All three patients were unemployed, lived independently in social housing either alone (patient 3) or with a friend (patient 1) or a grand-child (patient 2) in Basel, a mid-size city in Switzerland. Patient 1 was HIV-positive since 25 years consecutive to intravenous drug abuse and joined a Methadone program that was switched in 2013 to 1,200 mg long-acting Morphine daily (6 tablets) consecutive to a long QT-syndrome.
Patient 2 had immobilizing chronic pain treated with long-acting morphine (1,000 mg) and various co-analgesics. She was hospitalized two weeks after entering the study, and entered stationary psychiatric rehabilitation, where the dispenser was not in use. After her return home, she resumed medication dispense from the electronic dispenser.
Patient 3 experienced malnutrition and hypovitaminosis after partial gastric resection due to obesity. She had developed severe lymphedema in her legs after an infection, which lead to sustained impairment of her mobility. She lacked impetus and often slept in, disturbing her daily routine.
All three patients understood that the electronic dispenser would bring a benefit for their medication management. They accepted the novel medication supply model and gave written consent. They were aware of the electronic monitoring and the automatic alarms in case of missed dispense. The dispensers were installed in the kitchen (patient 1 and 3), or in the living room (patient 2). Dispensing times were scheduled in line with consistent habits of daily life i.e., 12pm for patient 1 (first meal of the day), and according to meals and watching TV for patient 2 and 3 (see Table 1). Every 3 weeks, medications were repackaged according to the current treatment plan and the dispenser was refilled during a pre-scheduled visit at the patient home. On this occasion, patients were asked about their well-being, difficulties with the use of the dispenser, and whether they had taken their medication immediately after retrieval of the pouches from the dispenser. Patients declared to be satisfied with the novel supply model, and the few technical problems did not jeopardize medication intake. Errors during the dispensing of the pouches occurred predominantly at the end of a medication roll, and did not require any intervention.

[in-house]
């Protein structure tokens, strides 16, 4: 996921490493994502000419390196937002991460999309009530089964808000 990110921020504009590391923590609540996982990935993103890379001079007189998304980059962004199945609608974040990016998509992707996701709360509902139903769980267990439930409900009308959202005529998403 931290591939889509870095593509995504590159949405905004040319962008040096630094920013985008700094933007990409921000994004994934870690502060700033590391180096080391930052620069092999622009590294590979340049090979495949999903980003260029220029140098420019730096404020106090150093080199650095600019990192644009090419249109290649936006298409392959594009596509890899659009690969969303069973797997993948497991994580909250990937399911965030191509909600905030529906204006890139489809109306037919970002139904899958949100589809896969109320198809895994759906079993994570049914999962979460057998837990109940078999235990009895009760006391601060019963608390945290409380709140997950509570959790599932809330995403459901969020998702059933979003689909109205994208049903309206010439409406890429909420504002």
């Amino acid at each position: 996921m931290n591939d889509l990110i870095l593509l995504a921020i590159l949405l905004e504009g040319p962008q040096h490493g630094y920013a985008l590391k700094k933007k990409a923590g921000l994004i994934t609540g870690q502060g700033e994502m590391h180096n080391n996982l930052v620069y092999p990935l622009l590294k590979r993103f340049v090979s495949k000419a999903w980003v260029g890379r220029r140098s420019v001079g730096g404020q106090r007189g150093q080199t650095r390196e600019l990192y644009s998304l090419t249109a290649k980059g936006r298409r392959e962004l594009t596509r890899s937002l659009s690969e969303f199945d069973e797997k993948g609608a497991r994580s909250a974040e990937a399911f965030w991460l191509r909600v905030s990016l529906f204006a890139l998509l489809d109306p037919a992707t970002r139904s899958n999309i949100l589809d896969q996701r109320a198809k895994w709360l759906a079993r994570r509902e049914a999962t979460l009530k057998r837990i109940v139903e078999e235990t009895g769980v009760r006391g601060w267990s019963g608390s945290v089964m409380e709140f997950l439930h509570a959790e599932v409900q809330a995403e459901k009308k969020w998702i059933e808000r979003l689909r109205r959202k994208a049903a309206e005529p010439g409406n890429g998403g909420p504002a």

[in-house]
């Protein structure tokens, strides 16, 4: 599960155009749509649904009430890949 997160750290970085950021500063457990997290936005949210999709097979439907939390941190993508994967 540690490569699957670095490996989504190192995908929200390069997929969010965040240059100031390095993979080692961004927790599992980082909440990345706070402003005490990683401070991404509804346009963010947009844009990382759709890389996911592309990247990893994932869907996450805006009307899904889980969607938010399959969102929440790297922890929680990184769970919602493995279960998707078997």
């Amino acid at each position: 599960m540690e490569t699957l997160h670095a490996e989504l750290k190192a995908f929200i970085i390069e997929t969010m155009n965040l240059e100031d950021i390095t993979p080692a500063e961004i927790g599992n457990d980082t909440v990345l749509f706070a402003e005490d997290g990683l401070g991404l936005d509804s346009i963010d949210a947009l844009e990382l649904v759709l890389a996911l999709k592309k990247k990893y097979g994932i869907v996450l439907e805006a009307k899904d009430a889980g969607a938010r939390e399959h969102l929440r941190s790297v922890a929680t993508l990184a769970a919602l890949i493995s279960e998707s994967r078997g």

|Patient 1||Patient 2||Patient 3|
|Age at (study entry)||50 (July 2, 2013)||68 (Feb 25, 2015)||36 (July 17, 2015)|
|Main diagnoses||HIV, HCV, liver cirrhosis, beginning Alzheimer’s disease||polyarthrosis, recurrent depressive disorder, Basedow-Graves disease, hypertensive heart failure||malnutrition, hypovitaminosis|
|Number of medicines (number of pills)||5 (5)||13 (18)||7 (9)|
|Number of intake times||1||5||3|
|Number of medications in pouches @ preset dispense time : name and strength of medication||[email protected]: ritonavir 100 mg + darunavir 800 mg + tenofovir/ emtricitabine 245/200 mg + pantoprazole 40 mg + donepezil10 mg||[email protected]: morphine SR 400 mg + L-thyroxine 0.1 mg
[email protected]: metamizole 500 mg + sertraline 100 mg + aspirin 100 mg + nebivolol 2.5 mg + torasemide 10 mg + calcium/vitamin D 500 mg/800 IE + folic acid 5 mg + iron
[email protected]: metamizole 500 mg + iron
[email protected]: atorvastatin 20 mg + metamizole 500 mg + morphine SR 600 mg
[email protected]: metamizole 500 mg + mirtazapine 30 mg + zolpidem 10 mg
|[email protected]: multivitamins + calcium/vitamin D 500 mg/800 IE + zinc + pregabalin 150 mg
[email protected]: calcium/vitamin D 500 mg/800 IE + pregabalin 150 mg
[email protected]: quetiapine 150 mg + trimipramine 100 mg + diazepam 40 mg
|Opioid dispense||At clinic weekly (not monitored)||In pouch||At clinic weekly (not monitored)|
|Days of follow-up (study end)||659 (Apr 2, 2015)||61 (Apr 28, 2015)||118 (Nov 11, 2015)|
|Number of rolls replacement||31||7||13|
|Days with electronic monitoring||655||45||118|
|Regular dose (green)||615 (94.0%)||98 (73.7%)||281 (68.2%)|
|Pocket dose (orange)||1 (0.2%)||29 (21.8%)||121 (29.4%)|
|Late dispense (blue)||8 (1.2%)||2 (1.5%)||0|
|Missed doses (red)||4 (0.6%)||4 (3%)||10 (2.4%)|
Table 1: Characteristics of the 3 illustrative patients with number of pills, number of pouches and preset time of intakes. Regular dose: the doses were dispensed within 75 minute after the preset intake time; Pocket dose: the doses were dispensed before the preset intake time; Late dispense: the doses were dispensed later than 75 minute after the preset intake time; Missed doses: the doses were dispensed remotely after a pharmacist intervention. The colours correspond to the codes used in Figure 4.